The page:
Large organisations have often seen self-insurance as a potential option to reduce business operating costs like insurance premiums. In spite of this potential, many organisations are discouraged from applying by the high bar set for applicants and the increased risk that successful applicants must take on. If you are just starting to consider self-insurance as an option, its worth reading this article first.
Even those that meet the financial entry criteria and are prepared for the required financial investment are often deterred by the long lead times and the significant administrative burden and external audit requirements that comes with meeting mandatory health, safety and injury management requirements.
But confirmed and mooted changes, to both insurance premiums and to health and safety standards, are tipping the balance in favour of more organisations seeking out self-insurance solutions. Workers compensation premiums are increasing across Australia making financial feasibility of self-insurance more likely. At the same time, some workplace safety regulators are shifting from the highly prescriptive National Self-Insurer OHS Management System Audit Tool to the more agreeable and flexible ISO 45001. The differences between these two standards are significant, but a summary of some of the key changes can be found here.
Applying for self-insurance is different in every jurisdiction but does require organisations to meet a range of financial and other criteria. In places like Victoria, South Australia and Tasmania self-insurance is available to organisations of any size provided they meet various criteria, whereas in NSW employers must have at least 500 employees and in QLD 2000 employees. While the specifics differ from State to State, generally self-insurers need to demonstrate:
- Strong financial performance and ongoing financial viability.
- The availability of resources to manage and administer claims.
- Compliance with relevant health, safety and workers compensation law.
- Good safety and claims performance.
- A well-functioning health and safety management system.
- A strong health and safety culture.
If you think your organisation has what it takes to become self-insured, consider the following initial steps:
- Assess Financial Feasibility: Before applying for self-insurance, organisations should confirm if they meet scheme entry requirements and whether or not there are sound financial reasons for choosing self-insurance.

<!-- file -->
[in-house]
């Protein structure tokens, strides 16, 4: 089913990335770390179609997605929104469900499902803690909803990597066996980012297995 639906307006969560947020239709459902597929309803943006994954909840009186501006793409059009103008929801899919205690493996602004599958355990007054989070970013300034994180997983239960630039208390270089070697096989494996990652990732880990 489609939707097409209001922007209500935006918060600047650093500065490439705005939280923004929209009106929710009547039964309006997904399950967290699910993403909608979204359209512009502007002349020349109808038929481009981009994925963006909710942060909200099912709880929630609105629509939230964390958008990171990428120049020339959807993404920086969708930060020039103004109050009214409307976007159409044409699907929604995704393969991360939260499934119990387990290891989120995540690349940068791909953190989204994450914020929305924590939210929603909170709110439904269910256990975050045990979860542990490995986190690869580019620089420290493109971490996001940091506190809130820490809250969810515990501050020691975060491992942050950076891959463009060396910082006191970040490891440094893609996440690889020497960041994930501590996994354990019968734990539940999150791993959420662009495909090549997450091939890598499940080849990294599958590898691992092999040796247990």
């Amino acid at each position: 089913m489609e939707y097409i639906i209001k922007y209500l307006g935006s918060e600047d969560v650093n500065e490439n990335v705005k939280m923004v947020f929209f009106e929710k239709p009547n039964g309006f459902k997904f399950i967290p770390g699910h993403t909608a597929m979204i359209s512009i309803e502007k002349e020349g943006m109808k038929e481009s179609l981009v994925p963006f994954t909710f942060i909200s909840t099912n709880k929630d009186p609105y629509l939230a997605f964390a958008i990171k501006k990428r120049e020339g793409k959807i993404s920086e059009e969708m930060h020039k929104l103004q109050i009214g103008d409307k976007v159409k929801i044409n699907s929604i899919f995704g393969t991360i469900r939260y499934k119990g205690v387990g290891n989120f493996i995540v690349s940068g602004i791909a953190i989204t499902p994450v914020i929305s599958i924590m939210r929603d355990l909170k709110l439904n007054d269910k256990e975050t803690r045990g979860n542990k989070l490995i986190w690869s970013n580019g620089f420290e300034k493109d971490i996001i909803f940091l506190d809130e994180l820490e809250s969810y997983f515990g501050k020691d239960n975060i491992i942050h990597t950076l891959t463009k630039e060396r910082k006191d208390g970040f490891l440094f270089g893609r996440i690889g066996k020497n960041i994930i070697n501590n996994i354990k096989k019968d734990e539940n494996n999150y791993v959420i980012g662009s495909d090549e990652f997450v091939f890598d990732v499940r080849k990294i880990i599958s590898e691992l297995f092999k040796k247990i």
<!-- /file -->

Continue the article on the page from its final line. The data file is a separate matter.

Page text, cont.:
- Review your health, safety and injury management systems against legal and self-insurance requirements and, if necessary, update them so they can be evaluated during the application process.
- Review how injury claims and return to work will be managed and administered. Do you plan to outsource these to specialist providers or manage and administer claims in-house.
If your own organisation doesn’t have the resources or expertise to undertake the above, you can seek out those, like Verus, with strong experience across self-insurance to assist.
Having completed the above and decided to move forward with self-insurance, organisations should:
- Obtain Approval: Submit an application to the relevant workplace regulator for approval to become a self-insured employer. The application should include all relevant documentation, such as financial statements, risk management plans, and evidence of strong workplace safety practices.
- Contract Services: Engage professional service providers, such as claims management firms, legal advisors and health and safety auditors to support your self-insurance program. These experts can assist in navigating the complexities of claims administration, compliance, and legal matters.
- Implementation and Review: Once approval is granted, implement your self-insurance program. Continuously monitor and review the program's effectiveness, making adjustments as necessary to ensure ongoing compliance, efficient claims management and effective risk mitigation.
Remember, the process of becoming self-insured for workers' compensation can be a long and complex one and requires careful consideration. It is essential to consult with professional advisors who specialise in health, safety and injury management as well as insurance providers that have a deep understanding of the specific requirements in each of the schemes you are applying for.
If you are interested in understanding more about what it takes to become self-insured, contact Verus today for an obligation free chat.